Opposition no-show hinders Thai election talks
Thai anti-government protesters hold protest placards as they protest in Bangkok, on April 22, 2014 - by Pornchai Kittiwongsakul
Prime Minister Yingluck Shinawatra is pushing for new polls as soon as possible to bolster her precarious position in the face of a series of legal threats that could force her from office.
The kingdom has been without a fully functioning government or parliament since December, and a general election held in February was voided after opposition demonstrators disrupted voting.
The nation has been shaken by months of political violence that has left 25 people dead and hundreds wounded, including many anti-government protesters, in grenade attacks and shootings.
The Election Commission (EC) called the talks to discuss a new election date with political rivals including the main opposition Democrat Party, which boycotted the last round of voting.
But a day after describing the talks as "the most opportune time to put aside our party views", Democrat Party leader Abhisit Vejjajiva announced shortly before the meeting began that he would not be going.
"I will not attend the meeting because of security," he told AFP without specifying the nature of the concerns. "No one from the Democrats will attend."
Representatives of more than 50 other political parties joined the talks, according to election officials.
On the eve of the meeting, Yingluck's Puea Thai Party decried a "conspiracy" by her opponents to thwart new polls.
In a statement the party said certain groups and political parties "don't want democracy" and are trying to create a political vacuum so they can appoint their own unelected leader.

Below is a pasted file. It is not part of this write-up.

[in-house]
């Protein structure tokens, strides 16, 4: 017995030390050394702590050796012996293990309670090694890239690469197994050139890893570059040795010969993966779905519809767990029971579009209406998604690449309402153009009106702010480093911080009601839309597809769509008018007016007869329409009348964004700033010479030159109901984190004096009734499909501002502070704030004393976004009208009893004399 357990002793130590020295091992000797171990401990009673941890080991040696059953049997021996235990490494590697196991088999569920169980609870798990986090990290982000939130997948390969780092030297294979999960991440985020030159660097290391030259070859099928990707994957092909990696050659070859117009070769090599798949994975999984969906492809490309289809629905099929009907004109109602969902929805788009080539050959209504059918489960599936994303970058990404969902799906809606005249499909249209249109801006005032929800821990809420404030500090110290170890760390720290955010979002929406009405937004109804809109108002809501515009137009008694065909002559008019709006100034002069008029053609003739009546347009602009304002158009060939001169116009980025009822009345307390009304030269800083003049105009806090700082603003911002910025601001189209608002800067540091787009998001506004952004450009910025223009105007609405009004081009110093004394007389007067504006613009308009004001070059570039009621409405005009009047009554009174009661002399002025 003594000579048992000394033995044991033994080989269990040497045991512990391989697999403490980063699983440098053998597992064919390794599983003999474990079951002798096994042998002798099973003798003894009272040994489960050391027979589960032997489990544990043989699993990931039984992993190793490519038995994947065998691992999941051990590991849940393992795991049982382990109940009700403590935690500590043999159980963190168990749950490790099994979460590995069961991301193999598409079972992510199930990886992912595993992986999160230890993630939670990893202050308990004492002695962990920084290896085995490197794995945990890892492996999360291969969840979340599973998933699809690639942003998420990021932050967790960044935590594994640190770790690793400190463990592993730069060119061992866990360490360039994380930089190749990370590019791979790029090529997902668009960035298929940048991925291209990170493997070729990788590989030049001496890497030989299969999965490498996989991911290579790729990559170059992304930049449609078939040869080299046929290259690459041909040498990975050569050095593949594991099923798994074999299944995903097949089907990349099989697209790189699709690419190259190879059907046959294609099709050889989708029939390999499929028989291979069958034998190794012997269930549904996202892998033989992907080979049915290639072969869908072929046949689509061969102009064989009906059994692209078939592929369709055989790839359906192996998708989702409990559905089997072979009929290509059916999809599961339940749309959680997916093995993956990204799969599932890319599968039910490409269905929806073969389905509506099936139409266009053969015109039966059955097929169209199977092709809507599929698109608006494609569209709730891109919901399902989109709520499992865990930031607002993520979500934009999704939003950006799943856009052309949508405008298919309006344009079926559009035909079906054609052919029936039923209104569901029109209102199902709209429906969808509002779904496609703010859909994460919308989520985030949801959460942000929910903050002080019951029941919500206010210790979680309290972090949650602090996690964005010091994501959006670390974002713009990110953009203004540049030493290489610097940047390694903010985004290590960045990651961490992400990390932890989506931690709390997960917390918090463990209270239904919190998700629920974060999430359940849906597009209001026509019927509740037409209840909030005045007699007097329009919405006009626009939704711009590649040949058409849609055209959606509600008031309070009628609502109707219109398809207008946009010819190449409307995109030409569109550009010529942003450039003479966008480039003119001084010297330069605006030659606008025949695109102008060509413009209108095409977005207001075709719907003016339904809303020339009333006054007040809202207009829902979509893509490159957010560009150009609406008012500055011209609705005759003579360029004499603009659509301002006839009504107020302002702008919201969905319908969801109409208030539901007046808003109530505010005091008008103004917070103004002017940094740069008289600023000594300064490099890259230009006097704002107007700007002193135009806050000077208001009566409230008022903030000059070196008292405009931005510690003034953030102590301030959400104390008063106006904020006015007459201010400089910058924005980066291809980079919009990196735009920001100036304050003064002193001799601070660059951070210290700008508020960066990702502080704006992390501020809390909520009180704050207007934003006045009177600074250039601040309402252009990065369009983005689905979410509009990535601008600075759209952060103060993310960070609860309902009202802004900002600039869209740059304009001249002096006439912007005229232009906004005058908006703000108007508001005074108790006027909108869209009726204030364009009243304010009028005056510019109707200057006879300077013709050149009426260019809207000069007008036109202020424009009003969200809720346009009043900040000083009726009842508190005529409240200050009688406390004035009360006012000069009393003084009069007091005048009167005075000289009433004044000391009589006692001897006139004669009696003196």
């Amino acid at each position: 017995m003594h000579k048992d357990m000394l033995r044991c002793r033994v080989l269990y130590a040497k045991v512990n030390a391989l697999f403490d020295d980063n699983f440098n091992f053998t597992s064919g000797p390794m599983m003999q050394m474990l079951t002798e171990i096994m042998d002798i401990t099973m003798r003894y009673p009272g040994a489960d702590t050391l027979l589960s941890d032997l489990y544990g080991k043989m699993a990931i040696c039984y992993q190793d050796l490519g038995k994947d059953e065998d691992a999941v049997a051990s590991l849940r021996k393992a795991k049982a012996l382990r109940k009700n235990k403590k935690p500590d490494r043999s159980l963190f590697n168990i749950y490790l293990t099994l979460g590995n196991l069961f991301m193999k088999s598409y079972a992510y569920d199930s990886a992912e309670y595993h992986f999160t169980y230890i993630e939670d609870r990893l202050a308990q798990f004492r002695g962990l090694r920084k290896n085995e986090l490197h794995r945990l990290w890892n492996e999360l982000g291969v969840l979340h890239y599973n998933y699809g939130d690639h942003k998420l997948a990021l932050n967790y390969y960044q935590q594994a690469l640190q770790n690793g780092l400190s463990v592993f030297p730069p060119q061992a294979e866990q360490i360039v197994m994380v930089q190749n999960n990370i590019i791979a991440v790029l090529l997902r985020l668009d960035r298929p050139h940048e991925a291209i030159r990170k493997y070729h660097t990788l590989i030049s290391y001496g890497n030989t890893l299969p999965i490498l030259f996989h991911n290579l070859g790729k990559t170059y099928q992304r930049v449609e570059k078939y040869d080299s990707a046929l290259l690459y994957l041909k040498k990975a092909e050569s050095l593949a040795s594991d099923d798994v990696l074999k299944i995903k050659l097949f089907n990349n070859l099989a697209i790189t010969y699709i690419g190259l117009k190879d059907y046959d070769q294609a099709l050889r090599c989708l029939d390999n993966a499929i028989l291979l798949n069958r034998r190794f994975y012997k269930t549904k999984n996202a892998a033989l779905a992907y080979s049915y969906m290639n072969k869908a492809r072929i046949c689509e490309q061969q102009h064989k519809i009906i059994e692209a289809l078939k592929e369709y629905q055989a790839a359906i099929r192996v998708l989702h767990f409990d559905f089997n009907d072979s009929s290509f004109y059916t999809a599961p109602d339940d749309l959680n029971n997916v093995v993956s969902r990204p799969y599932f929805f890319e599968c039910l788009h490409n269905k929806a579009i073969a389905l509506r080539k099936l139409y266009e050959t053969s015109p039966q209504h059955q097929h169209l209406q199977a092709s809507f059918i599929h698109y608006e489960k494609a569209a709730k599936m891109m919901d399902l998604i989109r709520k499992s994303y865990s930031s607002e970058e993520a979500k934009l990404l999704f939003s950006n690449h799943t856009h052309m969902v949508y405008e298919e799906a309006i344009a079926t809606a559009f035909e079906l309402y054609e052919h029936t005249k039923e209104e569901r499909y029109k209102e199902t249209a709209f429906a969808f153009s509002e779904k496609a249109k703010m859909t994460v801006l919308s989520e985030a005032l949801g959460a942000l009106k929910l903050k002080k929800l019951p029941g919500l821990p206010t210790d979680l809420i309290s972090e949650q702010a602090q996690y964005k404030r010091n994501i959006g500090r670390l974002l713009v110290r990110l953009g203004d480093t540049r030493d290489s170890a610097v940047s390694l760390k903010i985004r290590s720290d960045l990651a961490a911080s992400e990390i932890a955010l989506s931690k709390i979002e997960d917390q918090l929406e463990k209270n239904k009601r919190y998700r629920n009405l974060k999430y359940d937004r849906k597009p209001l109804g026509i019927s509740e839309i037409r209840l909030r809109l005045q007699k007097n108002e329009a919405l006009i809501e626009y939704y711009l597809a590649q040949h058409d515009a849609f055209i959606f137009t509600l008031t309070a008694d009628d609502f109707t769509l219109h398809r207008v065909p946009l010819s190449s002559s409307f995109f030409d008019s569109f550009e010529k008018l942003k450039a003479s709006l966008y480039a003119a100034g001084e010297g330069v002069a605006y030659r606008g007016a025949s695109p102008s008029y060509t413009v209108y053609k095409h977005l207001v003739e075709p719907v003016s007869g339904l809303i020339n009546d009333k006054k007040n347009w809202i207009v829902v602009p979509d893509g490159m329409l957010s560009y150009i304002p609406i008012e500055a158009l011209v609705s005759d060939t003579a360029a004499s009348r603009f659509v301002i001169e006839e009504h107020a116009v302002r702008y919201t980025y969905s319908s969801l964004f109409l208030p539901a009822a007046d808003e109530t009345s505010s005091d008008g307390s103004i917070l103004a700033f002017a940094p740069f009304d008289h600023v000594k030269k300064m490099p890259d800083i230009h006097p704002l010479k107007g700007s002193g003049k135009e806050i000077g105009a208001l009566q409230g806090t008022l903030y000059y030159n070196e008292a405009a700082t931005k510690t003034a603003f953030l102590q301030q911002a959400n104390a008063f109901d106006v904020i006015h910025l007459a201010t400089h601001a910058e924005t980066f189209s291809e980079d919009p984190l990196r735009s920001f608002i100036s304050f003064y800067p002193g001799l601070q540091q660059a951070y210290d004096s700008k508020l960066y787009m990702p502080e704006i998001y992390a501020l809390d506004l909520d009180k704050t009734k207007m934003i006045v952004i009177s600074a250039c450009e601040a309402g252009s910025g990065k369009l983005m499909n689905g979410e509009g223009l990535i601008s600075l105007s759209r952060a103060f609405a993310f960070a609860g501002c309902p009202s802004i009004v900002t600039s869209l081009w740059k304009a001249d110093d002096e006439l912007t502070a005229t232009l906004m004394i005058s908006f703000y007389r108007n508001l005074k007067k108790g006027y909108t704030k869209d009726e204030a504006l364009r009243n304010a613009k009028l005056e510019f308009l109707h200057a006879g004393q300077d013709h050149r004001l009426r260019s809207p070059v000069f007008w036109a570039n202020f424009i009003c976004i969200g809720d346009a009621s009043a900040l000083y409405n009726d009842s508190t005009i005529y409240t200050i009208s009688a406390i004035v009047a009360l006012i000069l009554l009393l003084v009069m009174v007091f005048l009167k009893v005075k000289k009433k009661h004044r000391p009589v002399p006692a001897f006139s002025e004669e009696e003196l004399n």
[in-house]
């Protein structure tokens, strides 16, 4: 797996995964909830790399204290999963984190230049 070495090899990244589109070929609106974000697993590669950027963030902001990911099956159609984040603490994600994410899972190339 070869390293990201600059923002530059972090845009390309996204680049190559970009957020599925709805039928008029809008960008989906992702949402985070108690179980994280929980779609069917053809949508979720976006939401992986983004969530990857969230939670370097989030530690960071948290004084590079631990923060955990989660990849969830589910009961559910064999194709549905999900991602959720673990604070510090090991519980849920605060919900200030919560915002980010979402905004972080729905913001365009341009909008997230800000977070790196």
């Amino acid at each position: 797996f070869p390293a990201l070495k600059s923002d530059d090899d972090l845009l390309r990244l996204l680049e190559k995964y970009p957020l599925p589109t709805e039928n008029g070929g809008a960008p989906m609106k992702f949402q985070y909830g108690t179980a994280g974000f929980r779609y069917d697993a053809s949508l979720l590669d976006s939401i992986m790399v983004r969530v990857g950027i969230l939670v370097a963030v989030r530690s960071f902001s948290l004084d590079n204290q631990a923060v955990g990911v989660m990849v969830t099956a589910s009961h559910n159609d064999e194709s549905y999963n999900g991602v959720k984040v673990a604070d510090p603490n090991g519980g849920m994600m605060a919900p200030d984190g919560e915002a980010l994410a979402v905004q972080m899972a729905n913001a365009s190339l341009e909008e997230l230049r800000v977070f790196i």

The EC -- which has been accused by government supporters of siding with the opposition -- says it needs several months at least to organise new polls, leaving the country in legislative limbo.
During the talks election officials proposed three possible voting dates -- July 20, August 17 or September 14 -- but denied that they were deliberately stalling.
"We chose that to have a successful election, not to delay it in the hope of waiting for something to happen or as part of a conspiracy theory," said Somchai Srisutthiyakorn, one of the election commissioners.
The meeting ended after several hours with a pledge by the EC to discuss the election date with the government.
- Justice or power grab? -
Yingluck, who won a landslide election victory in 2011, could be ordered to step down within weeks in connection with two legal cases under consideration by the Constitutional Court and an anti-corruption panel.
Thailand's first female premier is accused of the alleged improper transfer of a top civil servant as well as dereliction of duty linked to a loss-making rice subsidy scheme that critics say is infested with corruption.
Her supporters see the moves as an attempted power grab.
The backdrop is an eight-year struggle between a royalist establishment -- backed by parts of the judiciary and the military -- and Yingluck's family, which has traditionally enjoyed strong support in the northern half of Thailand.
Yingluck's "Red Shirt" supporters have vowed to take to the streets again to defend her administration, raising fears of a bloody new chapter in Thailand's long political crisis.
Mass protests by the Red Shirts in 2010 triggered a military crackdown under Abhisit's government that left dozens dead.
A senior figure in the red-clad movement, Thida Thavornseth, urged followers Tuesday to be ready for another "long protest".
The opposition protesters want Yingluck to resign to make way for an unelected "people's council" to oversee political reforms.
They have vowed to purge the kingdom of the influence of her brother Thaksin Shinawatra, who was ousted in a coup in 2006 but looms large over Thai politics from self-exile in Dubai where he lives to avoid prison for a corruption conviction.
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